• Let my start by giving a brief summary of what I’ve been diagnosed with. Just over the past year I’ve been diagnosed with Celiac, EOE, lactose intolerance, soy allergy, tree nut allergy. Most recently diagnosed with Ulcerative Colitis. The Colitis came 8 months after having found out I had celiac. I have never had problems with gluten in my life. Dairy was something I had to eliminate because of the excrutiating stomach pains I would get from it. But I can have gluten any day and not have a problem.  I was diagnosed with a biopsy and followed by bloodwork. But who’s to say that dairy wasn’t the cause? I just feel like the GI was very quick to jump on the diagnoses without fully understanding my medical history, prescriptions I’ve took in the past ie long term antibiotic use, accutance, and 7 years of constant NSAID use.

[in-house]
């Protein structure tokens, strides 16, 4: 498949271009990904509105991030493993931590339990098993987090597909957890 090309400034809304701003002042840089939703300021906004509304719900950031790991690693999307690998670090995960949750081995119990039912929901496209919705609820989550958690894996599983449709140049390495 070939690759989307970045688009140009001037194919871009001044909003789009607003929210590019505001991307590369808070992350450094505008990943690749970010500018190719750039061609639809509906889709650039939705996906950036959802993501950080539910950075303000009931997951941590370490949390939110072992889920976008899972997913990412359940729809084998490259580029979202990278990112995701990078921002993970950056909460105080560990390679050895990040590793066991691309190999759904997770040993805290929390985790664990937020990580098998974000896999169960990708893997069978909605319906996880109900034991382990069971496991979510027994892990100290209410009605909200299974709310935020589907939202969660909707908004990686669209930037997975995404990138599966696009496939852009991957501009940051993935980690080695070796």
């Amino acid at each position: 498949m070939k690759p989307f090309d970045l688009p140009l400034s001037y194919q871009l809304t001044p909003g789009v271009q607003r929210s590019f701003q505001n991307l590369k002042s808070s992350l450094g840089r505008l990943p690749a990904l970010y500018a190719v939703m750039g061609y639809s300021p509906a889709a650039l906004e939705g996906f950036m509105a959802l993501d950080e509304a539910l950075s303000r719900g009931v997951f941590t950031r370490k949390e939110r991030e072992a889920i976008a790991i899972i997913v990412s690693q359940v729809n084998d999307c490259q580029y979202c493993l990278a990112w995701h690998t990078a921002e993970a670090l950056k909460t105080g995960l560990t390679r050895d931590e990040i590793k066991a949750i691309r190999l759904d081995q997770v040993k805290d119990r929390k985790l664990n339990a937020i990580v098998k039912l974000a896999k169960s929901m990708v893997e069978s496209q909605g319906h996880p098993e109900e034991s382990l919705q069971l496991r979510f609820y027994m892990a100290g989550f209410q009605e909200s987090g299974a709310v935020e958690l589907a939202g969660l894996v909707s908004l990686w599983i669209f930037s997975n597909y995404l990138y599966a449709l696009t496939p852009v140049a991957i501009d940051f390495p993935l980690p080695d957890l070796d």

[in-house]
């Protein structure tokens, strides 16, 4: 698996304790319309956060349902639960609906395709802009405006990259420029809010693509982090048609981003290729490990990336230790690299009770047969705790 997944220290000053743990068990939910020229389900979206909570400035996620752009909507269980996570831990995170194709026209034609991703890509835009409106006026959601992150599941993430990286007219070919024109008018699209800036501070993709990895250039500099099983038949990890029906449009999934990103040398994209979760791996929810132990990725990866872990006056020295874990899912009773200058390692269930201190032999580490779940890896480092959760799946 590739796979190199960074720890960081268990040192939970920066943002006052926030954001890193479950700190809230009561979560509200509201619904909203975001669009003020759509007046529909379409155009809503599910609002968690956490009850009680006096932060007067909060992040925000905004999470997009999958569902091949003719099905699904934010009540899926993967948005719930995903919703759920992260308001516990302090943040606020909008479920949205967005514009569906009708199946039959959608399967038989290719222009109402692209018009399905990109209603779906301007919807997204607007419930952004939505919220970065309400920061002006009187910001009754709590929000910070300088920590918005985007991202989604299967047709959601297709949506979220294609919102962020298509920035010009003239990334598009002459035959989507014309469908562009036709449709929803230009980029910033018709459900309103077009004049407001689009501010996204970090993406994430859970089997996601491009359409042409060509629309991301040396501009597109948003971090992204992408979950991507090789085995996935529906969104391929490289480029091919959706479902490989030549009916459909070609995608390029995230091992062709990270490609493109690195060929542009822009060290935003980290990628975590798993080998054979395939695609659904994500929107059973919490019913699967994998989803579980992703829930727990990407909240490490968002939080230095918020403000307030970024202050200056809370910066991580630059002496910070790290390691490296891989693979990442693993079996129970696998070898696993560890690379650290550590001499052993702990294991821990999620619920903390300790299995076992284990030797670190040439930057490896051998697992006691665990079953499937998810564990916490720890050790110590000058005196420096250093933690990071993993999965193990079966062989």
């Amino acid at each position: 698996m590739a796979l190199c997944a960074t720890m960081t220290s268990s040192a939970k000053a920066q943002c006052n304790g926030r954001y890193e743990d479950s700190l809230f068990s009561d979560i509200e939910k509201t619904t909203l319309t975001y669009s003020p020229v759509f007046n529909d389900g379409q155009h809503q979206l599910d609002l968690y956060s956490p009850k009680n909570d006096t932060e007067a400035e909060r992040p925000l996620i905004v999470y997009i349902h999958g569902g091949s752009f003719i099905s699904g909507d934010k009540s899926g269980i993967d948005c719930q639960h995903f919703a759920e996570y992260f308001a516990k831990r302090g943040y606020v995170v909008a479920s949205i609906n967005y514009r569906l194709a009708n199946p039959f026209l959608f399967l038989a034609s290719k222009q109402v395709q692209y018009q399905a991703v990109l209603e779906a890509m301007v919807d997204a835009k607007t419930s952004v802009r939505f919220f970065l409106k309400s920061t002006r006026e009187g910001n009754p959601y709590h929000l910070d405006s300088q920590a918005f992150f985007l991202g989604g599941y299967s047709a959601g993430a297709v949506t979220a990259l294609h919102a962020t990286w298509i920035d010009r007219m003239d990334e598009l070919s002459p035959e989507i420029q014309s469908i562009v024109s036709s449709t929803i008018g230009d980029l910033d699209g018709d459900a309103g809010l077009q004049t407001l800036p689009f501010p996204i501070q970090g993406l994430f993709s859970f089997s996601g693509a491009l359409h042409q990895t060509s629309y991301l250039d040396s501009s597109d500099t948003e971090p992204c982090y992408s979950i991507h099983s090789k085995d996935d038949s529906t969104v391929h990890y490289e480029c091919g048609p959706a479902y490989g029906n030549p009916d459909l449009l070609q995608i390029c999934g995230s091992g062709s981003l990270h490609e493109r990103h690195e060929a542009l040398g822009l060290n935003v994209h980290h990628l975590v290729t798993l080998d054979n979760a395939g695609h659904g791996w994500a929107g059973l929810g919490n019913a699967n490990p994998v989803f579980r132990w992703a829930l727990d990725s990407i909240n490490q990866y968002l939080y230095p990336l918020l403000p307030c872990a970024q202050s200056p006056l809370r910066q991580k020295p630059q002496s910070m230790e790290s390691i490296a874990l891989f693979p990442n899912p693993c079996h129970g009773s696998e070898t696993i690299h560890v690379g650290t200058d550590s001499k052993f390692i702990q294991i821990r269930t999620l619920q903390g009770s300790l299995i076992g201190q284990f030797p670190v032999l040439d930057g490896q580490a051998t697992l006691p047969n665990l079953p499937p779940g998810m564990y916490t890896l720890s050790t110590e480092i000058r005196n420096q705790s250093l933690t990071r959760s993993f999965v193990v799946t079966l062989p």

• I think she wants you to be strictly gluten free and heal.  Not give you things to patch up the damage you are causing by not getting your antibodies down and healing.   I am sure  she expected that you would take your diagnosis seriously and eat gluten-free.  4 months after your diagnosis, your antibodies would have gone down better.  But you weren't eating gluten free.  Eat gluten free. Take your supplements.  Read about the correct way to get your iron up - B12, vitamin C, don't take with calcium foods, etc